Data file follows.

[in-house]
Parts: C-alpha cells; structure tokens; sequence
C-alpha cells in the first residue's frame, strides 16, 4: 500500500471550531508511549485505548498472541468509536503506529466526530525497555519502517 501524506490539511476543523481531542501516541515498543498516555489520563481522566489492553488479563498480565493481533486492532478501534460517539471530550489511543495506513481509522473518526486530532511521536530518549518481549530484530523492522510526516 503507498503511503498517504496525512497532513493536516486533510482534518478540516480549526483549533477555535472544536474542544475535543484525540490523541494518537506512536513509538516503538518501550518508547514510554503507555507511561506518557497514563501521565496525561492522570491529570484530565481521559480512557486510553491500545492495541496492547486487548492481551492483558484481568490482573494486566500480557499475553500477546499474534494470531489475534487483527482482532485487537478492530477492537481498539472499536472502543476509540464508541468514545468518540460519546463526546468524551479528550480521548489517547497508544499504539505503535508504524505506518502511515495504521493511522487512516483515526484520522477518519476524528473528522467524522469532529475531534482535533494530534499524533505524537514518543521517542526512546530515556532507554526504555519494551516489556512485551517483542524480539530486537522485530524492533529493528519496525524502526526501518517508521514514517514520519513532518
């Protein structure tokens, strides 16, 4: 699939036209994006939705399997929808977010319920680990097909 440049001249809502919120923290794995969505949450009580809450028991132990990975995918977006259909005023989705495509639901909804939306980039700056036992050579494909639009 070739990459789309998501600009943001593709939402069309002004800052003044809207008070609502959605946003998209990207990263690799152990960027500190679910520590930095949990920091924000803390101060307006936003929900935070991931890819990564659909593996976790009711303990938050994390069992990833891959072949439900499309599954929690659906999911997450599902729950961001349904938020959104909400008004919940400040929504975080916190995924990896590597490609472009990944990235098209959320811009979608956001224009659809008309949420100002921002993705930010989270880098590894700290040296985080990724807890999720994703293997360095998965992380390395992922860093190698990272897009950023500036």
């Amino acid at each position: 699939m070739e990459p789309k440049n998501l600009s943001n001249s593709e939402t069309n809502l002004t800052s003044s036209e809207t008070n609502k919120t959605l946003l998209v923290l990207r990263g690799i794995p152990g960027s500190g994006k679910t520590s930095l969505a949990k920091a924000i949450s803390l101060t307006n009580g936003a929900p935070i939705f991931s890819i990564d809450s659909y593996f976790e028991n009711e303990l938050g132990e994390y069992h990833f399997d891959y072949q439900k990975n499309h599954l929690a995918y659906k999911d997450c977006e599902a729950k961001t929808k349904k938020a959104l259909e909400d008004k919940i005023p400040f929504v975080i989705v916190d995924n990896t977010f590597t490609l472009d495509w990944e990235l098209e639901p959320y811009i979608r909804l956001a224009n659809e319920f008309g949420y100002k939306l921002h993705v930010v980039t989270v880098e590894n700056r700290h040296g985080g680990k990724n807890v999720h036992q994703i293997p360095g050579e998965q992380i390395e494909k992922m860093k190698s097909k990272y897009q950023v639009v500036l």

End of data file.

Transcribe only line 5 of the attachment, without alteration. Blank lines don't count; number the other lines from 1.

């Amino acid at each position: 699939m070739e990459p789309k440049n998501l600009s943001n001249s593709e939402t069309n809502l002004t800052s003044s036209e809207t008070n609502k919120t959605l946003l998209v923290l990207r990263g690799i794995p152990g960027s500190g994006k679910t520590s930095l969505a949990k920091a924000i949450s803390l101060t307006n009580g936003a929900p935070i939705f991931s890819i990564d809450s659909y593996f976790e028991n009711e303990l938050g132990e994390y069992h990833f399997d891959y072949q439900k990975n499309h599954l929690a995918y659906k999911d997450c977006e599902a729950k961001t929808k349904k938020a959104l259909e909400d008004k919940i005023p400040f929504v975080i989705v916190d995924n990896t977010f590597t490609l472009d495509w990944e990235l098209e639901p959320y811009i979608r909804l956001a224009n659809e319920f008309g949420y100002k939306l921002h993705v930010v980039t989270v880098e590894n700056r700290h040296g985080g680990k990724n807890v999720h036992q994703i293997p360095g050579e998965q992380i390395e494909k992922m860093k190698s097909k990272y897009q950023v639009v500036l």